Nobody likes to kick off a bunch of jobs only to find after returning from lunch that they all failed within minutes due to a syntax error in the script. Missing bracket, schmacket.
The good news is that WDL comes with a utility toolkit called wdltool that includes a syntax validation function. Instructions for getting and running the
wdltool executable are here (but don't worry about it now -- we'll give you that link again when it's time to install everything you need).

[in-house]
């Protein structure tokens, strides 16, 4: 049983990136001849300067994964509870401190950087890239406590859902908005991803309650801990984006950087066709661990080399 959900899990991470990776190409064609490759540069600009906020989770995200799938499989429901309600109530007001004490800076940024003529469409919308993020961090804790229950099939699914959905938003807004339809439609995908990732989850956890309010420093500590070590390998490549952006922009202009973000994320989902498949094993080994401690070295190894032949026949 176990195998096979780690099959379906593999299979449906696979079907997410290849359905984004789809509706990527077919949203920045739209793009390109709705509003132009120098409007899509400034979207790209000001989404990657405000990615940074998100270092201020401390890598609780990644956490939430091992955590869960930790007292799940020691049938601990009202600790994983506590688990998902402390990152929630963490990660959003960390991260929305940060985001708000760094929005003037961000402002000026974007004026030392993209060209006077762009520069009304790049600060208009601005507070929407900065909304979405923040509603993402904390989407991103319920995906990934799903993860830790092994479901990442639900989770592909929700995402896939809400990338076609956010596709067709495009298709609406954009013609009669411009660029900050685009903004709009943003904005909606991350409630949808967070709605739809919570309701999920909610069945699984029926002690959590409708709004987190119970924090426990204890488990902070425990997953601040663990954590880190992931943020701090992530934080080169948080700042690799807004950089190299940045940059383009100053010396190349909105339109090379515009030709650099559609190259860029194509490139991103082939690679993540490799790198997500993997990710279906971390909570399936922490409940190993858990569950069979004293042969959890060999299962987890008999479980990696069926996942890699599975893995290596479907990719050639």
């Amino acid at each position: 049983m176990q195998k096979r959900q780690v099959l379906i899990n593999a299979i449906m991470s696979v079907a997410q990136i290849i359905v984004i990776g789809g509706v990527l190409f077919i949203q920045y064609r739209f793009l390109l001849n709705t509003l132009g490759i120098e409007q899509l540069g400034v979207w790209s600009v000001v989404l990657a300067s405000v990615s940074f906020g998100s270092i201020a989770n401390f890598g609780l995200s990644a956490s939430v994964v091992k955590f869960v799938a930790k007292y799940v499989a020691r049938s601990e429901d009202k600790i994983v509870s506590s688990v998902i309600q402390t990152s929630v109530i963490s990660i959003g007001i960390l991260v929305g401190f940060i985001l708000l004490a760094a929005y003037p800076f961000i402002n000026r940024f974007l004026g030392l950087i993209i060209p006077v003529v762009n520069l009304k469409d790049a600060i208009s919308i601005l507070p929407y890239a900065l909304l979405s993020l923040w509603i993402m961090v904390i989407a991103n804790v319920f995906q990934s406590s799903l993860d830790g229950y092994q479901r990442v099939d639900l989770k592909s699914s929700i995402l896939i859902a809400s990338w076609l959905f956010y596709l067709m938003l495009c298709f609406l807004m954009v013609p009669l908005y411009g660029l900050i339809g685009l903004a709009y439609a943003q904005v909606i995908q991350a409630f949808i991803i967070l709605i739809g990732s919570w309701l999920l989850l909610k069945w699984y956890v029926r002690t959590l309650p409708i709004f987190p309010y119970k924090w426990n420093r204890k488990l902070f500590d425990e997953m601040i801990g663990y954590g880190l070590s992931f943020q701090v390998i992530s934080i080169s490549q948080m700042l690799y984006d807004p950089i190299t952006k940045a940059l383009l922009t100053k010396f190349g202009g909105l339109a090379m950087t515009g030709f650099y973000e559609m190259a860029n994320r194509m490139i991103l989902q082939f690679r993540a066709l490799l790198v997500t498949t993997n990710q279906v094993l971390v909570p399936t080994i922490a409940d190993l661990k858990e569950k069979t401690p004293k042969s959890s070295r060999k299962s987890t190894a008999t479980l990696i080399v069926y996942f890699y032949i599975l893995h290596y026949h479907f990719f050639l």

To validate our WDL syntax, we simply call the
validate function on our script:
$ java -jar wdltool.jar validate myWorkflow.wdl
This function parses the WDL script and alerts us to any syntax errors such missing curly braces, undefined variables, missing commas and so on. It will resolve imports, but note that it is not able to identify errors like typos in commands, specifying the wrong filename, or failing to provide required inputs to the programs that are run in the workflow.
$ java -jar wdltool.jar validate myWorkflow.wdl ERROR: Call references a task (BADps) that doesn't exist (line 22, col 8) call BADps ^